In an ever-changing job market, knowledge of job interview etiquette is important. Employers must sift through a sea of applications, and one careless oversight may move your application to the “no thanks” folder. Refining everything from your initial email to your responses during the interview is crucial to make a good first impression and potentially land an offer.
Here are eight job interview etiquette tips as you begin your search:
Make sure your social media presence is squeaky clean. Use social media to your advantage. According to a survey conducted by Jobvite, 79% of those that responded say they hired an employee through LinkedIn, as opposed to Facebook (26%) and Twitter (14%). Hiring managers (93%) admit to reviewing a candidate’s social media profile(s) before making a final decision. It is better to have a strong, but limited online presence than a slew of inappropriate status updates. When in doubt, do not hit “post” or “tweet.”
Read the job description. When a query requests a writing sample, reference attachment or cover letter, accidentally omitting it puts you in the back of the line. While it is not impossible to recover if you overlooked the appeal, you will be one step ahead if you get it right the first time. Never assume that more is better. Including additional documents can be an added inconvenience to the reviewer, so it is best to stick to the script.
Respond back in a timely manner. While it is understandable if you are working during the day and cannot answer your telephone, when possible be available by email or phone during your lunch hour. I recently was in the market for an administrative assistant and sent an email to an applicant that I was interested in interviewing. Since I did not hear back by the end of the day, I moved on to the next, equally qualified candidate. Although the initial applicant was a real contender, her delayed response kept her from further consideration.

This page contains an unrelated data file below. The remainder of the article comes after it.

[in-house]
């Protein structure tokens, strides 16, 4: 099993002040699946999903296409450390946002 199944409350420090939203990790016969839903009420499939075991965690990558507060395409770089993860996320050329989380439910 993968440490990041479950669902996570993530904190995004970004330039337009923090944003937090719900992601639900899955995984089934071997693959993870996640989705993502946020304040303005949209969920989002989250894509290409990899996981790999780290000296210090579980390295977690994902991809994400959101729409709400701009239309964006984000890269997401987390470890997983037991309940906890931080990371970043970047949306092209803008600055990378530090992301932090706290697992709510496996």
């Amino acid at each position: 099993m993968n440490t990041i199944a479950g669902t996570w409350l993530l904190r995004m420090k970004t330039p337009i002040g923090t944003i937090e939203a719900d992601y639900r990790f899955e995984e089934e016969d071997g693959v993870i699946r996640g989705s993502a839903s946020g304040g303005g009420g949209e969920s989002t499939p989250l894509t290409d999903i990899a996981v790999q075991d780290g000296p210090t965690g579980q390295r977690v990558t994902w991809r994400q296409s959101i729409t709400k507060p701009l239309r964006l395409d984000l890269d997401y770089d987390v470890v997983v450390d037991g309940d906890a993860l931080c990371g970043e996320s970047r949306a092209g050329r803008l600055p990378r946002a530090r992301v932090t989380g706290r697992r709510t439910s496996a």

Research each company. Asking your interviewer what type of work they do is an immediate red flag. Create a comprehensive list of companies and positions to which you have applied. Before responding by email or phone, review the company profile and detailed listing. Understanding what each employer is looking for is essential in crafting an appropriate response.
Tailor your resume for the job posting. Do not rely on the same format for each application. Be sure to emphasize the skills that coordinate with the position’s responsibilities. Employers appreciate attention to detail because it means less work for them! Although it can be a little time-consuming, the resulting benefits are well worth it.
Show enthusiasm. Anxiety tends to influence your demeanor, which the hiring manager might perceive as disinterested or unmotivated. Smile when appropriate and do not feel hesitant to let your personality shine. Most employers want to hire someone who can easily transition into their office environment. You only have one chance to make a favorable impression.
Reiterate your interest in the position. Once you have completed the interview, your work is not over. Sometimes employers cannot decide between two, equally qualified candidates. As a result, they look for anything that can tip the scale in one person’s favor, and that includes follow-up emails or thank you cards.
Accept rejection with grace. If you get passed over for a position, do not take it personally. Use it as an opportunity to learn what you could have done differently and build on your strengths and skills. Take the time to be better prepared for the next job interview.
For more of my business advice, you may also find How to Follow-up After a Job Interview (via The Huffington Post) helpful.